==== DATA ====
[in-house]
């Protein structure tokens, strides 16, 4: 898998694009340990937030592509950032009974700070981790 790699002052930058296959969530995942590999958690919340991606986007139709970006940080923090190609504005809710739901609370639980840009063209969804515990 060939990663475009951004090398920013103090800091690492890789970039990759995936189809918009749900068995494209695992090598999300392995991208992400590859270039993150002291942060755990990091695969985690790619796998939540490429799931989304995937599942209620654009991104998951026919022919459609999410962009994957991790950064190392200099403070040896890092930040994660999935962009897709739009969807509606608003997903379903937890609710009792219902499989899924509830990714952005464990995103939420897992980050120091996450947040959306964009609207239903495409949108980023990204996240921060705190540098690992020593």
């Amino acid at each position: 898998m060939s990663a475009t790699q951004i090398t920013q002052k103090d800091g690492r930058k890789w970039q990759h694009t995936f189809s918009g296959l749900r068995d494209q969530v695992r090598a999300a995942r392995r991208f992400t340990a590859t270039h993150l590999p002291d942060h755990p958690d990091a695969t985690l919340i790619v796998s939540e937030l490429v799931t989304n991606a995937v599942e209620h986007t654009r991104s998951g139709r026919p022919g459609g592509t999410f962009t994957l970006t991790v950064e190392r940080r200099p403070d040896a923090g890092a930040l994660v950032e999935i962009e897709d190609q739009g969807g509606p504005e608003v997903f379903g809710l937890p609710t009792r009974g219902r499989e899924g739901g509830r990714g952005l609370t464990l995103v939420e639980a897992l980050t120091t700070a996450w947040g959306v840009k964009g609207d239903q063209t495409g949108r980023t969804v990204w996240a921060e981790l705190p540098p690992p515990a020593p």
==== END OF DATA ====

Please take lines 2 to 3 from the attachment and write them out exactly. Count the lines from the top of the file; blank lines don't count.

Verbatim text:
């Protein structure tokens, strides 16, 4: 898998694009340990937030592509950032009974700070981790 790699002052930058296959969530995942590999958690919340991606986007139709970006940080923090190609504005809710739901609370639980840009063209969804515990 060939990663475009951004090398920013103090800091690492890789970039990759995936189809918009749900068995494209695992090598999300392995991208992400590859270039993150002291942060755990990091695969985690790619796998939540490429799931989304995937599942209620654009991104998951026919022919459609999410962009994957991790950064190392200099403070040896890092930040994660999935962009897709739009969807509606608003997903379903937890609710009792219902499989899924509830990714952005464990995103939420897992980050120091996450947040959306964009609207239903495409949108980023990204996240921060705190540098690992020593």
């Amino acid at each position: 898998m060939s990663a475009t790699q951004i090398t920013q002052k103090d800091g690492r930058k890789w970039q990759h694009t995936f189809s918009g296959l749900r068995d494209q969530v695992r090598a999300a995942r392995r991208f992400t340990a590859t270039h993150l590999p002291d942060h755990p958690d990091a695969t985690l919340i790619v796998s939540e937030l490429v799931t989304n991606a995937v599942e209620h986007t654009r991104s998951g139709r026919p022919g459609g592509t999410f962009t994957l970006t991790v950064e190392r940080r200099p403070d040896a923090g890092a930040l994660v950032e999935i962009e897709d190609q739009g969807g509606p504005e608003v997903f379903g809710l937890p609710t009792r009974g219902r499989e899924g739901g509830r990714g952005l609370t464990l995103v939420e639980a897992l980050t120091t700070a996450w947040g959306v840009k964009g609207d239903q063209t495409g949108r980023t969804v990204w996240a921060e981790l705190p540098p690992p515990a020593p």